One question in set theory is whether a set is a subset of another set. A subset of *A* is a set which is formed by using some of the elements from the set *A*. In order for *B* to be a subset of *A*, every element of *B* must also be an element of *A*.

Every set has several subsets. Sometimes it is desirable to know all of the subsets that are possible. A construction known as the power set helps in this endeavor.

The power set of the set *A* is a set with elements that are also sets. This power set formed by including all of the subsets of a given set *A*.

### Example 1

We will consider two examples of power sets. For the first, if we begin with the set *A* = {1, 2, 3}, then what is the power set? We continue by listing all of the subsets of *A*.

- The empty set is a subset of
*A*. Indeed the empty set is a subset of every set. This is the only subset with no elements of*A*. - The sets {1}, {2}, {3} are the only subsets of
*A*with one element. - The sets {1, 2}, {1, 3}, {2, 3} are the only subsets of
*A*with two elements. - Every set is a subset of itself. Thus
*A*= {1, 2, 3} is a subset of*A*. This is the only subset with three elements.

*A*is {the empty set , {1}, {2}, {3}, {1, 2}, {1, 3}, {2, 3},

*A*}, a set with eight elements. Each of these eight elements is a subset of

*A*.

### Example 2

For the second example, we will consider the power set of *B* ={1, 2, 3, 4}.

Much of what we said above is similar, if not identical now:

- The empty set and
*B*are both subsets. - Since there are four elements of
*B*, there are four subsets with one element: {1}, {2}, {3}, {4}. - Since every subset of three elements can be formed by eliminating one element from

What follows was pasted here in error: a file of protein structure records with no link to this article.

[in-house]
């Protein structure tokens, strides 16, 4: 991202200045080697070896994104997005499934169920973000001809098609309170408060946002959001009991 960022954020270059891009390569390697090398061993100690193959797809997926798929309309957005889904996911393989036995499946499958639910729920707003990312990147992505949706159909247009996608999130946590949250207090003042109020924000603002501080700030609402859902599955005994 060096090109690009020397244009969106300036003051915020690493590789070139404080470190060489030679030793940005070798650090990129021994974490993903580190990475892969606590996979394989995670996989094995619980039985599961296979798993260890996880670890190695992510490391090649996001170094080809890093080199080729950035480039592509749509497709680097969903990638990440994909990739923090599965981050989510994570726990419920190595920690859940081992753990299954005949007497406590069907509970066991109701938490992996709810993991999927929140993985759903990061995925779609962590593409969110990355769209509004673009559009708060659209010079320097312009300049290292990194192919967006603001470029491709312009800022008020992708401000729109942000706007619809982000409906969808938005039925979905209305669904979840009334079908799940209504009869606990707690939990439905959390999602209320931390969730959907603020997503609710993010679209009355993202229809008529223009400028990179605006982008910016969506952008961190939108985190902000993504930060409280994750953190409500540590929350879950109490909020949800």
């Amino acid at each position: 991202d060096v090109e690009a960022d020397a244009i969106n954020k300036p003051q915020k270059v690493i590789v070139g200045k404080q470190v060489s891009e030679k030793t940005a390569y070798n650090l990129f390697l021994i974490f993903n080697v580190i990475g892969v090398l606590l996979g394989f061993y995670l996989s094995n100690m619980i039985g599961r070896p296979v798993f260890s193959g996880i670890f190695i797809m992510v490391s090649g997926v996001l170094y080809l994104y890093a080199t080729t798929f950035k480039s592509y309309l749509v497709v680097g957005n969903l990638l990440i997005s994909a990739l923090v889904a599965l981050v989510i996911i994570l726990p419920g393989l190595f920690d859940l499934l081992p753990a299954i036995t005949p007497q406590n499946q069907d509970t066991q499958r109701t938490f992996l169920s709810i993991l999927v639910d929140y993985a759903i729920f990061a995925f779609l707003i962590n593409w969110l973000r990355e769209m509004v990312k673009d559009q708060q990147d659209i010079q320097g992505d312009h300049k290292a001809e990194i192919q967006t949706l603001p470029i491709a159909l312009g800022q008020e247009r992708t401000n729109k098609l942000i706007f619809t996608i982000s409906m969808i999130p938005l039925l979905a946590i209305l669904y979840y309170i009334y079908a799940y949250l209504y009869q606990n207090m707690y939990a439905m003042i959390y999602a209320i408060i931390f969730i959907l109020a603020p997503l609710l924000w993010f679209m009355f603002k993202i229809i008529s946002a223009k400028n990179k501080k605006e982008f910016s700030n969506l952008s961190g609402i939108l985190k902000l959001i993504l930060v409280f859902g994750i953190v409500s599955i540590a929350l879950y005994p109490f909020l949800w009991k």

*B*and there are four elements, there are four such subsets: {1, 2, 3}, {1, 2, 4}, {1, 3, 4}, {2, 3, 4}.

- It remains to determine the subsets with two elements. We are forming a subset of two elements chosen from a set of 4. This is a combination and there are
*C*(4, 2 ) =6 of these combinations. The subsets are: {1, 2}, {1, 3}, {1, 4}, {2, 3}, {2, 4}, {3, 4}.

*B*and thus 16 elements in the power set of

*B*.

### Notation

There are two ways that the power set of a set *A* is denoted. One way to denote this is use the symbol *P*( *A*), where sometimes this letter *P* is written with a stylized script. Another notation for the power set of *A* is 2^{A}. This notation is used to connect the power set to the number of elements in the power set.

### Size of the Power Set

We will examine this notation further. If *A* is a finite set with *n* elements, then its power set *P( A* ) will have 2^{n} elements. If we are working with an infinite set, then it is not helpful to think of 2^{n} elements. However, a theorem of Cantor tells us that the cardinality of a set and its power set cannot be the same.

It was an open question in mathematics whether the cardinality of the power set of a countably infinite set matches the cardinality of the reals. The resolution of this question is quite technical, but says that we may choose to make this identification of cardinalities or not.

Both lead to a consistent mathematical theory.

### Power Sets in Probability

The subject of probability is based upon set theory. Instead of referring to universal sets and subsets, we instead talk about sample spaces and events. Sometimes when working with a sample space, we wish to determine the events of that sample space. The power set of the sample space that we have will give us all possible events.